(13) The result will be that the petitioner will rank senior to respondent No. 4 in the seniority list and will be shown at No. 7 immediately after the vacant post at No. 6. As indicated, in the seniority list issued on 28-10-1976, the seniority of other incumbents including respondent No. 4 will also have to be shown in the same manner indicated in the 1976 seniority list. The Delhi Administration is directed to take appropriate steps to carry out the directions immediately.

(14) We may also mention that the petitioner had been reverted on 22-11-1978, though she had been again promoted as Deputy Labour Commissioner on 12-10-1979. The Division Bench by its order of 31-7-1980 had directed that any reversion B on account of the single Judge's judgment will have to be reversed. It is not disputed that the reversion on 22-11-1978 was in pursuance of the learned single Judge's judgment. As mentioned above the petitioner had moved the L.P.A. Bench and the same had issued a notice for stay on 6-11-1978 which was to be heard on 24-11-1978. In the circumstances the action of the Delhi Administration in reverting the petitioner on 22-11-1978 so as to Stall the direction in this court was, to say the least, not in good taste and was certainly very suspicious. This appears even more so because ultimately the Letters Patent Bench had held that the direction by the learned single Judge which had upset the seniority of the petitioner was not warranted. In the circumstances it is clear that the petitioner's reversion for the period 22-11-1978 till 12-10-1979 was really uncalled for. We however, do not wish to say anything more on this considering that she was promoted again on 12-10-1979 and has been continuing since then as Deputy Labour Commissioner. Though we do not wish to direct that the petitioner be paid the pay of a Deputy Labour Commissioner for that period, we wish to make it clear that this period i.e. between 22-11-1978 to 22-10-1979 would not be treated as a break for counting her continuous service as a Deputy Labour Commissioner for any purpose and that she would be entitled to claim that for all the period since she was promoted as a Deputy Labour Commissioner in June. 1978, onwards be treated continuously to be the period spent as a Deputy Labour Commissioner for all purposes of further promotion or for the purpose of seniority as a Deputy Labour Commissioner or for the purpose of pension or otherwise. Hewever, she will not be entitled to claim any arrears for this period. As a result the writ petition is allowed as above. In the circumstances there will be no order as to costs.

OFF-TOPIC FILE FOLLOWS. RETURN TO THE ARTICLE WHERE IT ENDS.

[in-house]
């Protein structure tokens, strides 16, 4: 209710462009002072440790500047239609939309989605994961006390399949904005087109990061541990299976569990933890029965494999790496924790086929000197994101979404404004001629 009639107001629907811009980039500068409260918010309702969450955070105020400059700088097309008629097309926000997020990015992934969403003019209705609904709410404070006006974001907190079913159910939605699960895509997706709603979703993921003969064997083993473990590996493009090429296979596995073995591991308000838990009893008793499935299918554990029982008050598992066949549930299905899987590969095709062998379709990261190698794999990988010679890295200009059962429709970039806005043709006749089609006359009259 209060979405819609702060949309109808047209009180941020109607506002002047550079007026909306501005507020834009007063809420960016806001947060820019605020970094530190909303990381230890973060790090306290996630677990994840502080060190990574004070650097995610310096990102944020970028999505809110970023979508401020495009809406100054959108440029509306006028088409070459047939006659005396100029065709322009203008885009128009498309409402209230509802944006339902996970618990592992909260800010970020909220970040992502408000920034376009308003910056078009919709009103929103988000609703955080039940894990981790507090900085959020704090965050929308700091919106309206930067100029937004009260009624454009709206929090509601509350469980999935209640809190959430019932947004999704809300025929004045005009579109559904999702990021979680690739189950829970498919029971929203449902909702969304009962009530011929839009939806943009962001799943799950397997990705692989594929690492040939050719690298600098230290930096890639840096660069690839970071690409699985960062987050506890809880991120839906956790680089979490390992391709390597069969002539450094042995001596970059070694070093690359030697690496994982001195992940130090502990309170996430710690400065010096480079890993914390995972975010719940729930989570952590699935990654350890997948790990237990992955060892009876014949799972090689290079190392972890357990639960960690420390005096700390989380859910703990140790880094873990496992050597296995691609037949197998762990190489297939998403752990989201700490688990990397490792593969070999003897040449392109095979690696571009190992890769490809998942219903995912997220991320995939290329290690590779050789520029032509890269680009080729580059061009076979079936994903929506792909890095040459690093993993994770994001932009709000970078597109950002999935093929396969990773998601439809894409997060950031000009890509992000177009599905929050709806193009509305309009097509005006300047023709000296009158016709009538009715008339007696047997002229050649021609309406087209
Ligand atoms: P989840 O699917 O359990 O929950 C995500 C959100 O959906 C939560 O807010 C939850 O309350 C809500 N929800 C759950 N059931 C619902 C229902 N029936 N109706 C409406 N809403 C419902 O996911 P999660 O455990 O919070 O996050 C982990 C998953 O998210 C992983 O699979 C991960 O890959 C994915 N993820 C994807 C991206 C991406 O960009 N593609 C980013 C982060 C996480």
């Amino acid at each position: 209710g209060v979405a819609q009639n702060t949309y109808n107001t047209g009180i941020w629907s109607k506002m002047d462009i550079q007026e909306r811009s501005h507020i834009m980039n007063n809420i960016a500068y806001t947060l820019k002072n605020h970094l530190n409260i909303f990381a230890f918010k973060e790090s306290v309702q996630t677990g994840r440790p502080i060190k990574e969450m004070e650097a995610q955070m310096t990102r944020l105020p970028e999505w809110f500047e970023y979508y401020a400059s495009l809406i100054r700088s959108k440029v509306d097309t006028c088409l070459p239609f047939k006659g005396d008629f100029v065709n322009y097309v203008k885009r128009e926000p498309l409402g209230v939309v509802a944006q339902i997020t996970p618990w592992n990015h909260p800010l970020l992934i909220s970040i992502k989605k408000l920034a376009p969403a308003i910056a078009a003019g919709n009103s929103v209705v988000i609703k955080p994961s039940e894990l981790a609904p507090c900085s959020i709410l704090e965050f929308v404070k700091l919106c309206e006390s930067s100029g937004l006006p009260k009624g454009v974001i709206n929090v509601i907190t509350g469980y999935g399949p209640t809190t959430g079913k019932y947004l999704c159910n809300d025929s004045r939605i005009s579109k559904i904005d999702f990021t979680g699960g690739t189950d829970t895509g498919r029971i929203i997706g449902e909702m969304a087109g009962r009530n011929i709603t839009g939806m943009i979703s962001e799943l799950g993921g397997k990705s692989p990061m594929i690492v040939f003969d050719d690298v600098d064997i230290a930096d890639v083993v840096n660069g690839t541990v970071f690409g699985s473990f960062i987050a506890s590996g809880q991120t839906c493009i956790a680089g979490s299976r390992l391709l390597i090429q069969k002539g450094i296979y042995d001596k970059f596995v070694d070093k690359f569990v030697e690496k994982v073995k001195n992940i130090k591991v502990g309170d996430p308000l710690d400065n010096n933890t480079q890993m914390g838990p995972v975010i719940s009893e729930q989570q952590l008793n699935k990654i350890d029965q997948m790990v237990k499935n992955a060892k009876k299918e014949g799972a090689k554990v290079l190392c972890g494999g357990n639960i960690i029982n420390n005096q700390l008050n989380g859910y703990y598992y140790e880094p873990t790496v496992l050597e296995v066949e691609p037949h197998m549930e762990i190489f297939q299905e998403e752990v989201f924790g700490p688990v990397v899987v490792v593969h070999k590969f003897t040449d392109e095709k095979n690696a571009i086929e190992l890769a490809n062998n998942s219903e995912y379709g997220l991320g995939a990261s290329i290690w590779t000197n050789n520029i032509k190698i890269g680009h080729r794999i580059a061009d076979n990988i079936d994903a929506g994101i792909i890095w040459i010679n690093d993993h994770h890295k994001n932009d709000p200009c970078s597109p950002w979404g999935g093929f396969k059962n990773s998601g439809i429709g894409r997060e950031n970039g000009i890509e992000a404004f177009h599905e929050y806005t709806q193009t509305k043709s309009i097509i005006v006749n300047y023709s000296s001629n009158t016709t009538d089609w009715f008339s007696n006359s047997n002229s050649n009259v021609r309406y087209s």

(15) We had directed on 1-6-1984 that Dpc to select the Deputy Labour Commissioner should not meet before a decision is taken by us. As we are now announcing the judgment it is open to Delhi Administration to take appropriate steps including the calling of Dpc for the purpose of promotion to the post of Deputy Labour Commissioner.